Archive - Mar 19, 2011
Despite having a tiny campground right on it, despite being only a mile from Mammoth, little Sherwin Creek Road just to the southeast of town has a wild and lovely feel that makes it a great cross-country ski destination for an afternoon, or even for a day-long adventure.
The gravel road is covered in snow right now, making it a perfect place for skiing Mammothâ€™s spring snow.
Are we ready? Itâ€™s hard not to ask that question, watching the destruction, fear and grief facing Japan.
Deep down, Mammoth holds a large and uncomfortable resemblance to that island country, although the surfaces of the two areas couldnâ€™t be more different.
Unstable bedrock, an unquiet volcanic past; more than many places in the country, the Eastern Sierra shares a certain geological kinship with Japan. All thatâ€™s missing is the sea â€“ and many millions of people.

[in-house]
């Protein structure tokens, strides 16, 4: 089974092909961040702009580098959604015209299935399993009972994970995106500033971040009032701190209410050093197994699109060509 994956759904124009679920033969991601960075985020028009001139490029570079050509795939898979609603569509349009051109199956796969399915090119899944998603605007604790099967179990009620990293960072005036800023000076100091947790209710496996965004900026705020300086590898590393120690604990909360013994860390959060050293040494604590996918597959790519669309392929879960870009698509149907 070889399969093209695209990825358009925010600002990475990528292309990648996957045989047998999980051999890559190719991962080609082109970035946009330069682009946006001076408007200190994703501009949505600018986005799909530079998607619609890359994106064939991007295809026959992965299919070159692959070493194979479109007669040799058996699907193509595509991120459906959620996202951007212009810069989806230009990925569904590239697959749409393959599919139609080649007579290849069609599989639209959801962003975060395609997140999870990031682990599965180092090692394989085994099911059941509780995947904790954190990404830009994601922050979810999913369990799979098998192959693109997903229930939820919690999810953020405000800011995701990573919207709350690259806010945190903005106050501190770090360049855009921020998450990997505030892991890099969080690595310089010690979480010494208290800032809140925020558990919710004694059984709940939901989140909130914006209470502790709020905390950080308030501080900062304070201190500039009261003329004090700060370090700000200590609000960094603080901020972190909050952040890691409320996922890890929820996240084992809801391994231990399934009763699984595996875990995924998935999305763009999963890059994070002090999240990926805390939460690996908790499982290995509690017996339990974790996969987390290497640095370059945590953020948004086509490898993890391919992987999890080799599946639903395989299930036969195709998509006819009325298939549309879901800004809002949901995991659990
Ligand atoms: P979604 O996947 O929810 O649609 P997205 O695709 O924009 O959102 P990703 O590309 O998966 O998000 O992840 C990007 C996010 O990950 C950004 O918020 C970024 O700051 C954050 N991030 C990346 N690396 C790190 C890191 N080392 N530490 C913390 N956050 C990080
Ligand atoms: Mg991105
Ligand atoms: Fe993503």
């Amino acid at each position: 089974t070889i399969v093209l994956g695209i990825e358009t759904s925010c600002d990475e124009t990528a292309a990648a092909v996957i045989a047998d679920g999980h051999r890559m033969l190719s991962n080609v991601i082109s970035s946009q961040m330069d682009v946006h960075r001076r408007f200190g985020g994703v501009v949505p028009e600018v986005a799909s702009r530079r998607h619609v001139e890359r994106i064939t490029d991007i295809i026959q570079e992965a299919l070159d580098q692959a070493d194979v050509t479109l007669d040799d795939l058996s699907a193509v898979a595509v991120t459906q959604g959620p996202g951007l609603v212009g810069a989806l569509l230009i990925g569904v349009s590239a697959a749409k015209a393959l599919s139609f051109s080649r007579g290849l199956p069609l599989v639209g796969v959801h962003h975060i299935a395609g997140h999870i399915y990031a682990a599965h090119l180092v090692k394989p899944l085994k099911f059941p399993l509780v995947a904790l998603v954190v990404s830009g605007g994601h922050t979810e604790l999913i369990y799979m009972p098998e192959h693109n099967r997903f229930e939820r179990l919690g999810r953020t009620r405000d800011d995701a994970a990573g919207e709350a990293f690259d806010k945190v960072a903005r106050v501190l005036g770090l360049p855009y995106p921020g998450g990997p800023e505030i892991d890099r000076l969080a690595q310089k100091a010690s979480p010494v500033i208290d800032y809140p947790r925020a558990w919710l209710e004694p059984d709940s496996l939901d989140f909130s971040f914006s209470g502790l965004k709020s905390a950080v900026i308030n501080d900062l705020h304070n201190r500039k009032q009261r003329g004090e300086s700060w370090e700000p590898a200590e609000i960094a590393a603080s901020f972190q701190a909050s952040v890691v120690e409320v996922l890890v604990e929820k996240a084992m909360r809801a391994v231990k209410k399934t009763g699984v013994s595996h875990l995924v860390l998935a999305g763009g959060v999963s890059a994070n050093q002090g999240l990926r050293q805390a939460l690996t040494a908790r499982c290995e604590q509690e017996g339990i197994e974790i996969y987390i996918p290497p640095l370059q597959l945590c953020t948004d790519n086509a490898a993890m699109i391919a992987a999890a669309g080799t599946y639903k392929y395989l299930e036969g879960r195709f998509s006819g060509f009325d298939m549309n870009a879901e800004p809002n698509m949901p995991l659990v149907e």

But a big quake? Sure. A volcano? Sure. Both are inevitable, scientists tell us. Someday.
Donâ€™t let the snowbanks or the cold snap fool you.
Mammothâ€™s bears are starting to wake up.
You can see them, now and again, lying on top of a snowbank, soaking up some sun before retreating back in their dens.
â€śThe life cycle is beginning again,â€ť said Wildlife Specialist Steve Searles,.
â€śDuring the winter we kind of forget about them,â€ť he said. â€śI know where I live, I can leave stuff out in the garage and itâ€™ll just freeze, and thereâ€™s no odor.
Maggie and Buck Wahl are back from Laos, Cambodia and Thailand, and those pictures on Facebook belong in a museum or something, sez us. ...
Good for Kelly Bahr, who as an animal care volunteer for Eastern Sierra Wildlife Care, did heroic work giving help to a Golden Eagle that was rescued from the shoulder of Highway 6 near Benton. ESWC Director Cindy Kamler ordered therapy, and tests revealed the eagle sadly, had acute lead poisoning and it subsequently died.
A family affair, with nephew Marcel Lloyd and daughter Emily Bridges
Every climber has probably wondered, at some point in an ascent, what would happen if he were injured, stuck on a narrow ledge far from help.
That is the setting of the play “K2” by Patrick Meyers, which will have a staged reading at the Edison Theatre on Saturday, March 26.
Actors Beau Bridges and his nephew Marcel Lloyd portray two climbers, Harold and Taylor, who are stranded on an icy shelf at 27,000 feet up the world’s second highest mountain.